"You no longer need your calculators to go for lunch in Harare"

As 42 opposition activists were facing treason charges in Zimbabwe for watching video footage of the Egyptian democracy protests, the Financial Times sent Alec Russell, its comment and analysis editor, down to Harare to interview Morgan Tsvangirai, Zimbabwe’s Prime Minister. Tsvangirai’s opposition Movement for Democratic Change is serving together in a Government of National Unity with Life President Robert Mugabe’s ZANU-PF since 2009. This arrangement is all tenuous of course. ZANU-PF thugs and the police continue to harass opposition supporters and some Tsvangirai’s supporters want him to leave the government since ZANU-PF ministers occupy key all Cabinet key portfolios at the expense of the MDC. The piece was for the FT Weekend’s feature “Lunch with the FT.” Until recently Russell was as the FT’s correspondent in Johannesburg. The piece is vintage Russell: He uses the term he invented for African leaders:”Big Man;” gets his facts from the Cato Institute, and sundowners is “that ritual of the African safari: the serving of drinks at the close of the day.”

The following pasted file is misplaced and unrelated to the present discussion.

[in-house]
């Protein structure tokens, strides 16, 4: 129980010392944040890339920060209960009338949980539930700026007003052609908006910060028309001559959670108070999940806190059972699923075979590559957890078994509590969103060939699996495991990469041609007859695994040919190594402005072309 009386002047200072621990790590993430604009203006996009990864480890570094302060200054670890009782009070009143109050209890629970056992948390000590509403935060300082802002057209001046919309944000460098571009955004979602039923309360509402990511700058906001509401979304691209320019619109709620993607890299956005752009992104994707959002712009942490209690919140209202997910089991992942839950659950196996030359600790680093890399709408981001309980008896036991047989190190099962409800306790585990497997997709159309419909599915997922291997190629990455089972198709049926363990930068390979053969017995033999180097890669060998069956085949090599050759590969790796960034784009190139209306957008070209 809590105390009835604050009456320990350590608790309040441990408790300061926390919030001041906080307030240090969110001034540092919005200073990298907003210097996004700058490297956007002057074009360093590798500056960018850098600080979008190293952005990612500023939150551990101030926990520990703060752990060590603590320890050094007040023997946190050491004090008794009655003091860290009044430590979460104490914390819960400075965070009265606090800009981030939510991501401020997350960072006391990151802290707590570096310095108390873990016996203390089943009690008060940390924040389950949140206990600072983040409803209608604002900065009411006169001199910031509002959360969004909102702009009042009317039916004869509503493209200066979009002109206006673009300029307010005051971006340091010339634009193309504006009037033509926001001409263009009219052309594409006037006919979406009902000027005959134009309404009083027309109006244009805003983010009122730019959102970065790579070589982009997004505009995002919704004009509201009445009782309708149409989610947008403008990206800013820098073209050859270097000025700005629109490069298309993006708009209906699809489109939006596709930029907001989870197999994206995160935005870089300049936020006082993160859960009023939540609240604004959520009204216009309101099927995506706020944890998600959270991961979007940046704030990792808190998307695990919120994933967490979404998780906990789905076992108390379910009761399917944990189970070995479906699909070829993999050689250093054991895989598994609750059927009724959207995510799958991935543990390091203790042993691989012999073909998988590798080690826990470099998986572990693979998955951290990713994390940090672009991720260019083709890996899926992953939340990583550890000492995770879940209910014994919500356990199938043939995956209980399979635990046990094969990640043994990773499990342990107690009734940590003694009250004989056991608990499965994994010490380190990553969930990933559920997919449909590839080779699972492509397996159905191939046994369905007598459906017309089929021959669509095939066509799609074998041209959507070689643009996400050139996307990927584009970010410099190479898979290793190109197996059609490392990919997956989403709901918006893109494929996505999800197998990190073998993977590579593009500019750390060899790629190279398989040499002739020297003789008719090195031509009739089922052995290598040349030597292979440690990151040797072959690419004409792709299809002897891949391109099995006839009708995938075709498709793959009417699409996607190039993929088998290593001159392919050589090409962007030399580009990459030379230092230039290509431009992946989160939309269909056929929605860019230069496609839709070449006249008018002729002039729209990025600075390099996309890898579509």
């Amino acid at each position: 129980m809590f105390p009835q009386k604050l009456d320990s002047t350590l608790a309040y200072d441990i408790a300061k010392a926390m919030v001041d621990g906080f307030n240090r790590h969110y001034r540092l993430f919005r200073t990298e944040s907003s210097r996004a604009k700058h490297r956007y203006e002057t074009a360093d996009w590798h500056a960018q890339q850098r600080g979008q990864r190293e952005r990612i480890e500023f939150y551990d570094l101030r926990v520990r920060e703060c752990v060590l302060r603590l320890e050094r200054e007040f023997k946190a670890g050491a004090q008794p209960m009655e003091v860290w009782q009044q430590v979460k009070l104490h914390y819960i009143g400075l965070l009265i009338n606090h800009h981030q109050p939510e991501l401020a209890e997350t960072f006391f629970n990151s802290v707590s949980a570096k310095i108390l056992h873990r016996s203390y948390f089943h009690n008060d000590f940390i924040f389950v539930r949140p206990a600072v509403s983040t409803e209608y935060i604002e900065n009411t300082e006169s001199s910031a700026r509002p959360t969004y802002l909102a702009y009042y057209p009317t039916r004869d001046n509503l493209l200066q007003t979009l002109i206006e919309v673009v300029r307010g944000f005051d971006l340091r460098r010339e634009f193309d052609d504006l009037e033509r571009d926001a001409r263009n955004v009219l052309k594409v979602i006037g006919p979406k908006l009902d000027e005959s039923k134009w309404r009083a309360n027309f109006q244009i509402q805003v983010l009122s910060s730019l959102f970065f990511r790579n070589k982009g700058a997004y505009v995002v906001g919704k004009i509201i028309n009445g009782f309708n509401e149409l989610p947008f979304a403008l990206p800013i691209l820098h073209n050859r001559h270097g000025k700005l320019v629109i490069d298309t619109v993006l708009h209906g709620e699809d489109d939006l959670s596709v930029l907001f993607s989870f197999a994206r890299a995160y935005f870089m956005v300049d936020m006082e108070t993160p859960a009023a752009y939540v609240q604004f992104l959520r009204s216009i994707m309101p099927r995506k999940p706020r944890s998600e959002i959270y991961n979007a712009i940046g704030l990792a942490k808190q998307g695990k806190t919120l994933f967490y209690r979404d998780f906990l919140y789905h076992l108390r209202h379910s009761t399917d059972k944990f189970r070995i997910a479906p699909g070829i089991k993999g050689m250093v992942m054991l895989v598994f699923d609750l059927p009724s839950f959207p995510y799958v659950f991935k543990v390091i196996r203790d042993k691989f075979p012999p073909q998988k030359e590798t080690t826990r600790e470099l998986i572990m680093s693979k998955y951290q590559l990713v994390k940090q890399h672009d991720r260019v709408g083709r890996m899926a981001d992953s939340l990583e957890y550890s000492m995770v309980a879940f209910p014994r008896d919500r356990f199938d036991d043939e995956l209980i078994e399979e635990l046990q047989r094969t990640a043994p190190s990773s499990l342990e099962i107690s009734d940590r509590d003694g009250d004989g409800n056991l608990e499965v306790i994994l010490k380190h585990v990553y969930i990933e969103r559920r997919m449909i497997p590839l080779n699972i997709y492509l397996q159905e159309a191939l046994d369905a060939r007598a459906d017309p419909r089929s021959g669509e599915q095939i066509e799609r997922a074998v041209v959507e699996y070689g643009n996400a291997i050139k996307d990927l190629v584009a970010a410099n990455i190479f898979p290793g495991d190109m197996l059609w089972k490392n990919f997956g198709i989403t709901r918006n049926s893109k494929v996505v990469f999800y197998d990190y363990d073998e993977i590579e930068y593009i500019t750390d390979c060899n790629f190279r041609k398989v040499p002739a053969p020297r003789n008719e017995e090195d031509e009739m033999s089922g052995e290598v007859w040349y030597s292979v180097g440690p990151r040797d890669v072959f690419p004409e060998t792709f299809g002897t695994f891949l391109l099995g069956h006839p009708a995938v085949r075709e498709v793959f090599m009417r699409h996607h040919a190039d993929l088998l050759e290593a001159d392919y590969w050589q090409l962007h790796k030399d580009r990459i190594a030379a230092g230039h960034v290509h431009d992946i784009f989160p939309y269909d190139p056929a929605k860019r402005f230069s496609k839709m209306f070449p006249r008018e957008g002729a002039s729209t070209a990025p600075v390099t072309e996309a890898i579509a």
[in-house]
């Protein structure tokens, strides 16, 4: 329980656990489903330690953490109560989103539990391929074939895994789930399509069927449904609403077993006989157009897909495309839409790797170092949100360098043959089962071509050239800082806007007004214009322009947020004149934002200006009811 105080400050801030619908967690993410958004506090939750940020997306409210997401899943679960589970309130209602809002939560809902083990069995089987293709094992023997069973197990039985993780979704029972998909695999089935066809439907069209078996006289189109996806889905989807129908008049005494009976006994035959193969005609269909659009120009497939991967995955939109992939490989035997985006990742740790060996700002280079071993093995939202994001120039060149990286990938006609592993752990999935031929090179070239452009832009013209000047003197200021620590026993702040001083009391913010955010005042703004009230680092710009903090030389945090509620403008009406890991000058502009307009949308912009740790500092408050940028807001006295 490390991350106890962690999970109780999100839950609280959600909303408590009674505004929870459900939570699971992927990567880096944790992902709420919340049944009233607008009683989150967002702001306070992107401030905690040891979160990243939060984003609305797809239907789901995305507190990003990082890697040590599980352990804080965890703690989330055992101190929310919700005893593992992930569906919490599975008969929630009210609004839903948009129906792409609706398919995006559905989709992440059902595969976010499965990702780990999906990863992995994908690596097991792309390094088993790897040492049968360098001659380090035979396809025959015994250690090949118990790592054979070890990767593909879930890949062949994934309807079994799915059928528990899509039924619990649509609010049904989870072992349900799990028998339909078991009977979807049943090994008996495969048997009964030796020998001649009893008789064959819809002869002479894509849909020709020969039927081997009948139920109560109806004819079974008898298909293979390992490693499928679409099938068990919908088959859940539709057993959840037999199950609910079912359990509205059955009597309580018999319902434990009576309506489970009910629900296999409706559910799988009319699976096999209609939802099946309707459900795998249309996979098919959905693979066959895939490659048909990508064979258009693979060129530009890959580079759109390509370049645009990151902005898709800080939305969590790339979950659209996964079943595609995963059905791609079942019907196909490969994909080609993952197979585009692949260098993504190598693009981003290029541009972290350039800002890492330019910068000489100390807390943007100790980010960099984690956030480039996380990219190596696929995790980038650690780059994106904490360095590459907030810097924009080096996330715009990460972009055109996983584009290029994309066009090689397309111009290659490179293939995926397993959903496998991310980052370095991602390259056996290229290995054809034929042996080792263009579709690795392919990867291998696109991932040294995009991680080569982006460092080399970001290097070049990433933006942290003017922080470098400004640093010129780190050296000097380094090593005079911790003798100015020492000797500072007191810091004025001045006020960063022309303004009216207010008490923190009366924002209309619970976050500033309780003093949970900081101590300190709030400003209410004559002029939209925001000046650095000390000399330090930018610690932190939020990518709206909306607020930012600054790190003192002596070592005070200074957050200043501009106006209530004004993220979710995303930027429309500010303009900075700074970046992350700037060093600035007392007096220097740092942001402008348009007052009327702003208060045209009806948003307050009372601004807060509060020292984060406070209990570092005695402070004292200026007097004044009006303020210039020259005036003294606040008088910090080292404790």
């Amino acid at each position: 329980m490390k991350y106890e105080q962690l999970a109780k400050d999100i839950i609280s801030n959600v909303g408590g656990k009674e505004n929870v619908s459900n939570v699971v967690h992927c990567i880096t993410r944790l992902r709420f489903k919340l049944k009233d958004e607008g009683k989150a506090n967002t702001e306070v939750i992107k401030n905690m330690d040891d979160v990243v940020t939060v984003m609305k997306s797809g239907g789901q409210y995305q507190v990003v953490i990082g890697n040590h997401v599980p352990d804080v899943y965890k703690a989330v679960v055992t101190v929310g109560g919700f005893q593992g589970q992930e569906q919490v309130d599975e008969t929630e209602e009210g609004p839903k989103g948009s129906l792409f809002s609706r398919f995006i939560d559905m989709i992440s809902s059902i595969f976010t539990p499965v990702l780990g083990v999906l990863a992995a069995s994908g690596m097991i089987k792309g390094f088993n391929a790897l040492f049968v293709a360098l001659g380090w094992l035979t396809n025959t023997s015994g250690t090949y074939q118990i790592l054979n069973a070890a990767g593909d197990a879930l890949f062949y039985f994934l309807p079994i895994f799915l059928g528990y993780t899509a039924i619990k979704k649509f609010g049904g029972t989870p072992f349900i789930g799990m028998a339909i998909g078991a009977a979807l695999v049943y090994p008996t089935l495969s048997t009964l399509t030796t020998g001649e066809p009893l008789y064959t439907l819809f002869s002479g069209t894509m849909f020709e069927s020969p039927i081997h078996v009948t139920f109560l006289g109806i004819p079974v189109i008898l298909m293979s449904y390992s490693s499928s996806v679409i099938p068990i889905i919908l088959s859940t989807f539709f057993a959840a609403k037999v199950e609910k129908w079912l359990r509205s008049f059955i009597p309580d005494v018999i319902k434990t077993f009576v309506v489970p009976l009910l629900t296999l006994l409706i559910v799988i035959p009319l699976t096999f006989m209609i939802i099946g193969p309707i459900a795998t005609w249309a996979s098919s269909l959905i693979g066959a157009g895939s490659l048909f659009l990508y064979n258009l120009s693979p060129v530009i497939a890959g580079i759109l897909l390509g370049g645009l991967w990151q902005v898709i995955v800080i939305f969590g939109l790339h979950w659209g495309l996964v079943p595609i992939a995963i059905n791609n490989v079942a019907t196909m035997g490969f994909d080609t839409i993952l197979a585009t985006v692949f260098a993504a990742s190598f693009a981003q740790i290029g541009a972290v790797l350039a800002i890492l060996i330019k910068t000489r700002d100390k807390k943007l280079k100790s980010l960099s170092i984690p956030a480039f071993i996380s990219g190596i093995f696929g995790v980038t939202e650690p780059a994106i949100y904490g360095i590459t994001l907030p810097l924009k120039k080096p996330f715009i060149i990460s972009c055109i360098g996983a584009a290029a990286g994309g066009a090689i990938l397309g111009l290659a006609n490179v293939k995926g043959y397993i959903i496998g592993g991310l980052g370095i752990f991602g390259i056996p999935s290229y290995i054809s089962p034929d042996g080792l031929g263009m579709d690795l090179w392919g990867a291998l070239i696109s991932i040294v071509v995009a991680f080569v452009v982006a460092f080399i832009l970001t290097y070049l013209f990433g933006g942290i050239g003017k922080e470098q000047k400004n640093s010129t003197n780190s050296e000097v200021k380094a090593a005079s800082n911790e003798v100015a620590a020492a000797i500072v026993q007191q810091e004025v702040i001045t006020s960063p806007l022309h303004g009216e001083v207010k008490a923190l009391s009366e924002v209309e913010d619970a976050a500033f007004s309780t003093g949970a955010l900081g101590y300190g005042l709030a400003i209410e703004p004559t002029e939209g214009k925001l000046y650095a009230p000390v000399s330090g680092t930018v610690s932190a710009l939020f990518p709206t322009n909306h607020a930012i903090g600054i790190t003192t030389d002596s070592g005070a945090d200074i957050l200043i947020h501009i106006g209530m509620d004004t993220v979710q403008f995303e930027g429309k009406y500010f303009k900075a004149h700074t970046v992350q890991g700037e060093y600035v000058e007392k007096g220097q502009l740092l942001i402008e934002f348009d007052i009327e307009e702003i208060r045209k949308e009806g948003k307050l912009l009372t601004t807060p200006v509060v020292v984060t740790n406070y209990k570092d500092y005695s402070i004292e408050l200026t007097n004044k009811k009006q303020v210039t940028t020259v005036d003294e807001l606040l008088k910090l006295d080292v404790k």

But we do learn a few things:

“You no longer need your calculators to go for lunch in Harare.”

If you were to enter [Cabinet meetings] you would not know who was who, MDC or Zanu-PF. The seating is Zanu-PF, MDC, Zanu-PF, MDC … and he [Mugabe] and I direct. We really do consult when things get out of hand.”

“I used to think [Mugabe] is callous and all that,” he says. “But you know what? He’s human after all. He’s very humane. There is a split personality between Mugabe the [revolutionary] hero and Mugabe the villain …  If you confront him, he tends to close his mind and to say ‘I’m not guilty of violence. I’m not guilty of this. I’m not guilty … ”


Further Reading

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The party question

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The missing pieces

Between melancholy, terror, and disillusion, Petit Pays is a groundbreaking and eye-opening take on one of the darkest pages of African history, one that is often misunderstood in the West.